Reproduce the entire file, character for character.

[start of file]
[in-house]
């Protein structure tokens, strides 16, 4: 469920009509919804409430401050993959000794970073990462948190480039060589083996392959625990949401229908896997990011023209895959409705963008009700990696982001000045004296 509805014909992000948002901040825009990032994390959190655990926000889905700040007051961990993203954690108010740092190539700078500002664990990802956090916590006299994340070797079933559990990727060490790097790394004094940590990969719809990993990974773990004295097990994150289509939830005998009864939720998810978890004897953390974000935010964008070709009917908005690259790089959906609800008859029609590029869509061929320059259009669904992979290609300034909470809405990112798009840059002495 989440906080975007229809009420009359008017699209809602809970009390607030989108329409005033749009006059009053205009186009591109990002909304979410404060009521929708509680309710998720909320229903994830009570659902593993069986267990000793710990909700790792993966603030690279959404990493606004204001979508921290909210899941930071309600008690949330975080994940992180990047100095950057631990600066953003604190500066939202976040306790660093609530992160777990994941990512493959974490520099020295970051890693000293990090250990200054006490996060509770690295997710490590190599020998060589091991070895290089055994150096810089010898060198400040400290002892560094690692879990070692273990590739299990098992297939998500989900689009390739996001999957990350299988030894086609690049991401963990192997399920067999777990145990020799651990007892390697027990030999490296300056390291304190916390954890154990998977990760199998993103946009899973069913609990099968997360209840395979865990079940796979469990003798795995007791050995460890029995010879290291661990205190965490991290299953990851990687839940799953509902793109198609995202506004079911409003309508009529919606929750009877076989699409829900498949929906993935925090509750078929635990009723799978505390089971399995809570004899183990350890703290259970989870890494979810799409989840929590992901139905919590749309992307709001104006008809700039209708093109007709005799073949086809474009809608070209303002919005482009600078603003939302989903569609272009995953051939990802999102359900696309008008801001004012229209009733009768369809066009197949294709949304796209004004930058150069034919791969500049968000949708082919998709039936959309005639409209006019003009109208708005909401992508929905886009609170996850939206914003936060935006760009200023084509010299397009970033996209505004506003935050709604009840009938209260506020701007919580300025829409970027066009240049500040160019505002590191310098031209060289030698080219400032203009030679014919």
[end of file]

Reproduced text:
[in-house]
């Protein structure tokens, strides 16, 4: 469920009509919804409430401050993959000794970073990462948190480039060589083996392959625990949401229908896997990011023209895959409705963008009700990696982001000045004296 509805014909992000948002901040825009990032994390959190655990926000889905700040007051961990993203954690108010740092190539700078500002664990990802956090916590006299994340070797079933559990990727060490790097790394004094940590990969719809990993990974773990004295097990994150289509939830005998009864939720998810978890004897953390974000935010964008070709009917908005690259790089959906609800008859029609590029869509061929320059259009669904992979290609300034909470809405990112798009840059002495 989440906080975007229809009420009359008017699209809602809970009390607030989108329409005033749009006059009053205009186009591109990002909304979410404060009521929708509680309710998720909320229903994830009570659902593993069986267990000793710990909700790792993966603030690279959404990493606004204001979508921290909210899941930071309600008690949330975080994940992180990047100095950057631990600066953003604190500066939202976040306790660093609530992160777990994941990512493959974490520099020295970051890693000293990090250990200054006490996060509770690295997710490590190599020998060589091991070895290089055994150096810089010898060198400040400290002892560094690692879990070692273990590739299990098992297939998500989900689009390739996001999957990350299988030894086609690049991401963990192997399920067999777990145990020799651990007892390697027990030999490296300056390291304190916390954890154990998977990760199998993103946009899973069913609990099968997360209840395979865990079940796979469990003798795995007791050995460890029995010879290291661990205190965490991290299953990851990687839940799953509902793109198609995202506004079911409003309508009529919606929750009877076989699409829900498949929906993935925090509750078929635990009723799978505390089971399995809570004899183990350890703290259970989870890494979810799409989840929590992901139905919590749309992307709001104006008809700039209708093109007709005799073949086809474009809608070209303002919005482009600078603003939302989903569609272009995953051939990802999102359900696309008008801001004012229209009733009768369809066009197949294709949304796209004004930058150069034919791969500049968000949708082919998709039936959309005639409209006019003009109208708005909401992508929905886009609170996850939206914003936060935006760009200023084509010299397009970033996209505004506003935050709604009840009938209260506020701007919580300025829409970027066009240049500040160019505002590191310098031209060289030698080219400032203009030679014919």